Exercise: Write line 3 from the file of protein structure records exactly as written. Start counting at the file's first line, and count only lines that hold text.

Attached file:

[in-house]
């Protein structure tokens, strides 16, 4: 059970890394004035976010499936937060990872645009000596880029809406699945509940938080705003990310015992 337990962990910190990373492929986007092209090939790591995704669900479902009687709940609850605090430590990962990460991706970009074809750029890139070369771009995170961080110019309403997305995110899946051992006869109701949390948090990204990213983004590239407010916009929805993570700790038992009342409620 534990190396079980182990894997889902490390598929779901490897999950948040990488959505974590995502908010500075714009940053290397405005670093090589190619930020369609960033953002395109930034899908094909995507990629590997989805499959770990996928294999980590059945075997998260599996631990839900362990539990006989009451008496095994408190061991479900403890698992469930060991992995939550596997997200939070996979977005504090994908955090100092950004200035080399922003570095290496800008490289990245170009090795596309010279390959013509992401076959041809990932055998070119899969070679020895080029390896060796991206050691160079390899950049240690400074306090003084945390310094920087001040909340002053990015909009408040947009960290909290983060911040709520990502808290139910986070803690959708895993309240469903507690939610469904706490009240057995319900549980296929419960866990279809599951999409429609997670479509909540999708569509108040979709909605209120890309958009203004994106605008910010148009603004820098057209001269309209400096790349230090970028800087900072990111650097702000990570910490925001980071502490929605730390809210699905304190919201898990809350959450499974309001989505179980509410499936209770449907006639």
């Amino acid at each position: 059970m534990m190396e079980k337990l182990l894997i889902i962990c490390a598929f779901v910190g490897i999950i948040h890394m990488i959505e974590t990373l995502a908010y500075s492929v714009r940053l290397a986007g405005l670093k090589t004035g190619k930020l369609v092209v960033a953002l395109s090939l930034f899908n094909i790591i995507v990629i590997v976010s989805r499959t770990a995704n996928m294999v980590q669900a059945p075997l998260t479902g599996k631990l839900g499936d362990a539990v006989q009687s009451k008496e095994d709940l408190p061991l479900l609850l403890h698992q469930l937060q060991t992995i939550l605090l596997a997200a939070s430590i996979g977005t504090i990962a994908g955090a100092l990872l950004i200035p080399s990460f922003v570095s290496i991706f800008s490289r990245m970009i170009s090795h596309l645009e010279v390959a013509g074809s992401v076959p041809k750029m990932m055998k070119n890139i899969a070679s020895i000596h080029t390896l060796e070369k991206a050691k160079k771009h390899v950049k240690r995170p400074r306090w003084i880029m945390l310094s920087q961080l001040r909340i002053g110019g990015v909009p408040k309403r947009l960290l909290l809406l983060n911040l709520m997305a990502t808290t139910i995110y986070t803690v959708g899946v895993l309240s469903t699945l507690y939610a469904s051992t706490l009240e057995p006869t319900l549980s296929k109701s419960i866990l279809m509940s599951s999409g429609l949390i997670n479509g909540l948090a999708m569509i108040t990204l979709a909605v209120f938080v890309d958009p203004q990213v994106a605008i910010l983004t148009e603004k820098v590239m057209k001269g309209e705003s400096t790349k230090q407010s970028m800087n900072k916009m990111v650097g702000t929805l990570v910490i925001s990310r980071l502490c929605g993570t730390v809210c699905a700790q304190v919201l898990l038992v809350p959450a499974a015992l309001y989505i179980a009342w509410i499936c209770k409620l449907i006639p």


């Amino acid at each position: 059970m534990m190396e079980k337990l182990l894997i889902i962990c490390a598929f779901v910190g490897i999950i948040h890394m990488i959505e974590t990373l995502a908010y500075s492929v714009r940053l290397a986007g405005l670093k090589t004035g190619k930020l369609v092209v960033a953002l395109s090939l930034f899908n094909i790591i995507v990629i590997v976010s989805r499959t770990a995704n996928m294999v980590q669900a059945p075997l998260t479902g599996k631990l839900g499936d362990a539990v006989q009687s009451k008496e095994d709940l408190p061991l479900l609850l403890h698992q469930l937060q060991t992995i939550l605090l596997a997200a939070s430590i996979g977005t504090i990962a994908g955090a100092l990872l950004i200035p080399s990460f922003v570095s290496i991706f800008s490289r990245m970009i170009s090795h596309l645009e010279v390959a013509g074809s992401v076959p041809k750029m990932m055998k070119n890139i899969a070679s020895i000596h080029t390896l060796e070369k991206a050691k160079k771009h390899v950049k240690r995170p400074r306090w003084i880029m945390l310094s920087q961080l001040r909340i002053g110019g990015v909009p408040k309403r947009l960290l909290l809406l983060n911040l709520m997305a990502t808290t139910i995110y986070t803690v959708g899946v895993l309240s469903t699945l507690y939610a469904s051992t706490l009240e057995p006869t319900l549980s296929k109701s419960i866990l279809m509940s599951s999409g429609l949390i997670n479509g909540l948090a999708m569509i108040t990204l979709a909605v209120f938080v890309d958009p203004q990213v994106a605008i910010l983004t148009e603004k820098v590239m057209k001269g309209e705003s400096t790349k230090q407010s970028m800087n900072k916009m990111v650097g702000t929805l990570v910490i925001s990310r980071l502490c929605g993570t730390v809210c699905a700790q304190v919201l898990l038992v809350p959450a499974a015992l309001y989505i179980a009342w509410i499936c209770k409620l449907i006639p």